Center for Surgical & Transplant Applied Research
Transplantation medicine transforms the lives of people with end-stage organ disease. However, the complexities involved in performing these procedures—and the many emergent issues affecting patient outcomes, including the COVID-19 pandemic—are constantly evolving, and clinical practice must be informed by the latest in applied research to ensure success.
At NYU Langone’s Center for Surgical and Transplant Applied Research (C-STAR), we are at the forefront of this field, which saves tens of thousands of lives each year and has the potential to save many more. Our team of internationally-renowned experts are passionate about using high-impact scientific methods to solve critical problems, from helping transplant recipients thrive to ensuring equitable access to organ donations.
Led by the world’s foremost expert and transplant surgeon Dorry L. Segev, MD, PhD, and former U.S. Naval Academy mathematics professor and operations researcher Sommer E. Gentry, PhD, the Center for Surgical and Transplant Applied Research is housed within NYU Grossman School of Medicine’s Department of Surgery and the NYU Langone Transplant Institute. Our leadership are dually appointed in the Department of Population Health.
Led by Dr. Segev, our core faculty are credited with building a $100 million transplant research enterprise while at a major academic medical institute. At NYU Langone, they will further their mission of leading breakthrough research programs and mentoring the next generation of surgical scientists.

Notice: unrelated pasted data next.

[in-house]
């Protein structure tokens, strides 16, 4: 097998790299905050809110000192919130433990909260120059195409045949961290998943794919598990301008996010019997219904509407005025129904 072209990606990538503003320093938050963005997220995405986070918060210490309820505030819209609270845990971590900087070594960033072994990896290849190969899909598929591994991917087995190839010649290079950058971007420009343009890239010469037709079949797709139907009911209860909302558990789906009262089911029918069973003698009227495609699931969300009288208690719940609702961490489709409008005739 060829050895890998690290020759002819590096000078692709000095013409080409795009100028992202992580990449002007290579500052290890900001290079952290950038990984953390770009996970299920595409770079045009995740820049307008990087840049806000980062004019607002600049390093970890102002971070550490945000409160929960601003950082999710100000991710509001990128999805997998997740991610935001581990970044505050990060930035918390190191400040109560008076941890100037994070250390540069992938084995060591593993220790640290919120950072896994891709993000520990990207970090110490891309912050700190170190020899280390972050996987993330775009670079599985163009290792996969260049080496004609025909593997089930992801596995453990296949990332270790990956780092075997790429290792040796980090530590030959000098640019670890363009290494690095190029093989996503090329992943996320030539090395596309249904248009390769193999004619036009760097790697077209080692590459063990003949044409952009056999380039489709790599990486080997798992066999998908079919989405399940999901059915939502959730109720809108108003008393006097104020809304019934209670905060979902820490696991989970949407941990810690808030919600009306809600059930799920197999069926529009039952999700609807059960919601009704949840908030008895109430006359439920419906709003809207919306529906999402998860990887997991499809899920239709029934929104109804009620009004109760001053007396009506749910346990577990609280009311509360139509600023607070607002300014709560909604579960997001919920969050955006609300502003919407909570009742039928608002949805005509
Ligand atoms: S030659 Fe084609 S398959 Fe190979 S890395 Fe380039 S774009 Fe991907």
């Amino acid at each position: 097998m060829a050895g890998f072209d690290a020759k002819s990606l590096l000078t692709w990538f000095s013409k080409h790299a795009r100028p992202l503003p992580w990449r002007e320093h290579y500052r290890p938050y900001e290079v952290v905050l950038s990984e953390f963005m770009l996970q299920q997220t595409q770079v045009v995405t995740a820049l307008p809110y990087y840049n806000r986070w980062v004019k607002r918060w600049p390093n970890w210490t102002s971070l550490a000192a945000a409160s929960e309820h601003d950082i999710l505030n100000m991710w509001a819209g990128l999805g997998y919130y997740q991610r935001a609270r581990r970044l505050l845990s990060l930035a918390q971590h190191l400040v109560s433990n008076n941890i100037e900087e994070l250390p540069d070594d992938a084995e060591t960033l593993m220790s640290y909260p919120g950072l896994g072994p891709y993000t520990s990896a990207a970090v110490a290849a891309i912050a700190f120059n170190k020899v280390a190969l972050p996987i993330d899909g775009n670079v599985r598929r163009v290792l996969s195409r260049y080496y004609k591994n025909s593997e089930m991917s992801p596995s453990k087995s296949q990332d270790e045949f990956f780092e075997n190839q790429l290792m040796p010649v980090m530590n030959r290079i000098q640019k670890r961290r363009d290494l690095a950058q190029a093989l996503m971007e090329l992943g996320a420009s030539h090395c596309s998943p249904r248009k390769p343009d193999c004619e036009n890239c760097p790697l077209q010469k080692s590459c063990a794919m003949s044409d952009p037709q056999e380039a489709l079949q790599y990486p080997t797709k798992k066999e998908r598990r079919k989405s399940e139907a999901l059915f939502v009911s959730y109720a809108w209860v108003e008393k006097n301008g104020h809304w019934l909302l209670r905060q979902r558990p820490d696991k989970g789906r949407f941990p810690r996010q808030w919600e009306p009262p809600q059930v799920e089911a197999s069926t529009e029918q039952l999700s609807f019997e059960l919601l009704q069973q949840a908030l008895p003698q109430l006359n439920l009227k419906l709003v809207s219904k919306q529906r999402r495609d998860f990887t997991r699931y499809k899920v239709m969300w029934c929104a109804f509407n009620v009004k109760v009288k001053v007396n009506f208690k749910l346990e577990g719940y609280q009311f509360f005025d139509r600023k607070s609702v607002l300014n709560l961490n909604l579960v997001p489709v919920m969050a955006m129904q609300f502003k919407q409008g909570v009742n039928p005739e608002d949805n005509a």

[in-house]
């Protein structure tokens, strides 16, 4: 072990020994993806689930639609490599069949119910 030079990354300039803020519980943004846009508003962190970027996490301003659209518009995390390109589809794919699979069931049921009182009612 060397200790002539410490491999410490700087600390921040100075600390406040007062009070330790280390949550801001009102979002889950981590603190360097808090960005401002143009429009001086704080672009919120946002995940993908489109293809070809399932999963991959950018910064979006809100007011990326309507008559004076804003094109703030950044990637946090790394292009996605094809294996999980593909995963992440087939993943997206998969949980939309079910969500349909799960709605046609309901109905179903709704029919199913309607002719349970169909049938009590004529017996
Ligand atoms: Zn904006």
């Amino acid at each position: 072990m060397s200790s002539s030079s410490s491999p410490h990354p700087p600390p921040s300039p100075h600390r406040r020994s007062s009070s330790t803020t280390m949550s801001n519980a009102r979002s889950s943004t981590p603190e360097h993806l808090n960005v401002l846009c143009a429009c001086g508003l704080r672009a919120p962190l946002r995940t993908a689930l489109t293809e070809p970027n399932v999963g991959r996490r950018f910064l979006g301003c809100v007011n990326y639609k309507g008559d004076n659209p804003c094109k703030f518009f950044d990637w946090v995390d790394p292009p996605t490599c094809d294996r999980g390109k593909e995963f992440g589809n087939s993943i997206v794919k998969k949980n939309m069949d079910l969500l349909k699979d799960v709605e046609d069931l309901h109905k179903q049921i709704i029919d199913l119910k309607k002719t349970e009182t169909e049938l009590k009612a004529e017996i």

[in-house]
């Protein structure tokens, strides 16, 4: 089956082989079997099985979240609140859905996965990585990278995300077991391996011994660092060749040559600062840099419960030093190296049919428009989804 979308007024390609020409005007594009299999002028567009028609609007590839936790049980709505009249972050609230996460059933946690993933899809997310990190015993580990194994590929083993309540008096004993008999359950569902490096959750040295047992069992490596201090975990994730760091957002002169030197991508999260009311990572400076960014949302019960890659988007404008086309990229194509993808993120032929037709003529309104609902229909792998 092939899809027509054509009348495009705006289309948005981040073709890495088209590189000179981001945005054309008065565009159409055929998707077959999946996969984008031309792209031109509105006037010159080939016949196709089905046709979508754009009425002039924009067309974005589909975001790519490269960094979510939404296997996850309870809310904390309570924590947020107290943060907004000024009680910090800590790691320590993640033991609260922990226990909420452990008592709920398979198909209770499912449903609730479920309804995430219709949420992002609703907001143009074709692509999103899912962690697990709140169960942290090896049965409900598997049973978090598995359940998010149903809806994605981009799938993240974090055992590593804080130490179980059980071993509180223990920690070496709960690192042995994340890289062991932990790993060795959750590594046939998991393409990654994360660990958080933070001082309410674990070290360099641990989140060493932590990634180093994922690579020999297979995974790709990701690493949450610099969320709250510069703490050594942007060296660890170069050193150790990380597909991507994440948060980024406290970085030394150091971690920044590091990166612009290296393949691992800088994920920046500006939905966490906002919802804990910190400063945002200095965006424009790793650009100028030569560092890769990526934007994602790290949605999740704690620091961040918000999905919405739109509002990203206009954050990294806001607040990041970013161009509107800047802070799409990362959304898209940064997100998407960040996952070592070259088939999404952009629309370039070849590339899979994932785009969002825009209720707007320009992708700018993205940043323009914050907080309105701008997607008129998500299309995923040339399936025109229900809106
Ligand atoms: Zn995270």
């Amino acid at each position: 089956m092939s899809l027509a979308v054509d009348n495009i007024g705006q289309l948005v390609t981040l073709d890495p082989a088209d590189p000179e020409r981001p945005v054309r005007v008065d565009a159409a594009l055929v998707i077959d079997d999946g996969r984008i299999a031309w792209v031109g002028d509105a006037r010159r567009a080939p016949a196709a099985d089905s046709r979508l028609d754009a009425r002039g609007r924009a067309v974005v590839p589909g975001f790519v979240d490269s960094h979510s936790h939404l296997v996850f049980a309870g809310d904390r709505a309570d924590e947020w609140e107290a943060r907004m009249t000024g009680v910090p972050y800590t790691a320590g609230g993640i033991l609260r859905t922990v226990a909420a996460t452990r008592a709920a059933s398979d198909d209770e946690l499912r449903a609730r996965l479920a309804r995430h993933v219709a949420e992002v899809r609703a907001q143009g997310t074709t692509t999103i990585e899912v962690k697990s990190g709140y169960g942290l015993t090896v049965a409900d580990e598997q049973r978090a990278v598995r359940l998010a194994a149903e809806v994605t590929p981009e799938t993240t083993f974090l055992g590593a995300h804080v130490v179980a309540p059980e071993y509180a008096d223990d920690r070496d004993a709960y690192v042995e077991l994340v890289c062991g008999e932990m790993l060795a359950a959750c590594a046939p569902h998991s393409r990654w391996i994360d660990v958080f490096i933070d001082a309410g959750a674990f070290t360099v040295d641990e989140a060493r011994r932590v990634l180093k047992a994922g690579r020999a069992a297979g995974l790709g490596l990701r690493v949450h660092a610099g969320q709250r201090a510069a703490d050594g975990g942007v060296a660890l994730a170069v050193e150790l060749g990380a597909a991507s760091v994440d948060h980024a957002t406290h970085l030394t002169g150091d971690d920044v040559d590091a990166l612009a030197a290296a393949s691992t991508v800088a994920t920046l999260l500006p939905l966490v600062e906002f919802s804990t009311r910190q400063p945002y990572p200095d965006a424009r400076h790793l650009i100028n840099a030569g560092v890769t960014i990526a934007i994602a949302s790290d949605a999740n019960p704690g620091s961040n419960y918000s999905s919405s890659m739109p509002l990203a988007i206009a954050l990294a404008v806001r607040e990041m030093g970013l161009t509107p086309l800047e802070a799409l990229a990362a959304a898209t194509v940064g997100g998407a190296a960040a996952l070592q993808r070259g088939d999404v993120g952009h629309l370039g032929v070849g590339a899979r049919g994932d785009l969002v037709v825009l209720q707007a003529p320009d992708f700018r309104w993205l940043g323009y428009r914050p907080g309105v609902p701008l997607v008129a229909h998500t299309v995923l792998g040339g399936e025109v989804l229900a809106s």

Novel Decision-Making Models
We ask tough questions to save lives. We merge mathematical and statistical analysis, epidemiology, legal and policy expertise, qualitative research, and operations research to bring the latest findings to active clinical practice, expanding collaboration and improving the patient experience.
We are the creators of decision-making models that support risk determination in all areas of transplantation, including a model to determine the risk of end-stage kidney disease after living kidney donation and a model that predicts the development of a positive antibody response in organ transplant recipients after receiving the SARS-CoV-2 mRNA vaccine.
Our team’s science is law- and life-changing. We’ve figured out how to help people living with HIV get kidney transplants, wounded warriors to have life-changing hand and face transplants, and people who donate a kidney or liver get the best care after saving a life.
Working directly with practice and policy leaders, patient and community groups, and national professional societies, our research impacts decision-making about national organ allocation and transplant system performance and calls for transparency and accountability with federal transplant policy.
Our attention to critical issues in all areas of transplantation science helps us achieve our goal to demonstrate leadership in the field and save as many lives as possible.
If you’re interested in partnering with us or have questions about the Center for Surgical and Transplant Applied Research, please email us at email@example.com.